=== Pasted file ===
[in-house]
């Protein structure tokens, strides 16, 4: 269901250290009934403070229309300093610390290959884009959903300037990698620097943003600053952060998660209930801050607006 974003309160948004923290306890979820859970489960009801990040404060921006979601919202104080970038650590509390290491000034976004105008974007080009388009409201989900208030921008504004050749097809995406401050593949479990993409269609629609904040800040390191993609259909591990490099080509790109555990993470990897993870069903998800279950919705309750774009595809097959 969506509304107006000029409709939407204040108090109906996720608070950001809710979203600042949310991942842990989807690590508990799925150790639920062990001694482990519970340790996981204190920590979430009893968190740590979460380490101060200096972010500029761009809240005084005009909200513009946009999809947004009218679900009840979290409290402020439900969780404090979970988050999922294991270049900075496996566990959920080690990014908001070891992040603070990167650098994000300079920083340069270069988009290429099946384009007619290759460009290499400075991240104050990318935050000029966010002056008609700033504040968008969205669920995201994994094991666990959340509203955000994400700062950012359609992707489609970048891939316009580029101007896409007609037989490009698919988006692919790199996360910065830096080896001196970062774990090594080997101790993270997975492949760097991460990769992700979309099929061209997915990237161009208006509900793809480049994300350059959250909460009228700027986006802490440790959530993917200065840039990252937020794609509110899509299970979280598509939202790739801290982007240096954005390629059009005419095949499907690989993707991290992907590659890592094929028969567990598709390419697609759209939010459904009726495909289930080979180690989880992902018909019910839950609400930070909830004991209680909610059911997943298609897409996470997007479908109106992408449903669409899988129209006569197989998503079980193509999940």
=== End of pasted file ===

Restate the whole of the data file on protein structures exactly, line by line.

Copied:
[in-house]
């Protein structure tokens, strides 16, 4: 269901250290009934403070229309300093610390290959884009959903300037990698620097943003600053952060998660209930801050607006 974003309160948004923290306890979820859970489960009801990040404060921006979601919202104080970038650590509390290491000034976004105008974007080009388009409201989900208030921008504004050749097809995406401050593949479990993409269609629609904040800040390191993609259909591990490099080509790109555990993470990897993870069903998800279950919705309750774009595809097959 969506509304107006000029409709939407204040108090109906996720608070950001809710979203600042949310991942842990989807690590508990799925150790639920062990001694482990519970340790996981204190920590979430009893968190740590979460380490101060200096972010500029761009809240005084005009909200513009946009999809947004009218679900009840979290409290402020439900969780404090979970988050999922294991270049900075496996566990959920080690990014908001070891992040603070990167650098994000300079920083340069270069988009290429099946384009007619290759460009290499400075991240104050990318935050000029966010002056008609700033504040968008969205669920995201994994094991666990959340509203955000994400700062950012359609992707489609970048891939316009580029101007896409007609037989490009698919988006692919790199996360910065830096080896001196970062774990090594080997101790993270997975492949760097991460990769992700979309099929061209997915990237161009208006509900793809480049994300350059959250909460009228700027986006802490440790959530993917200065840039990252937020794609509110899509299970979280598509939202790739801290982007240096954005390629059009005419095949499907690989993707991290992907590659890592094929028969567990598709390419697609759209939010459904009726495909289930080979180690989880992902018909019910839950609400930070909830004991209680909610059911997943298609897409996470997007479908109106992408449903669409899988129209006569197989998503079980193509999940």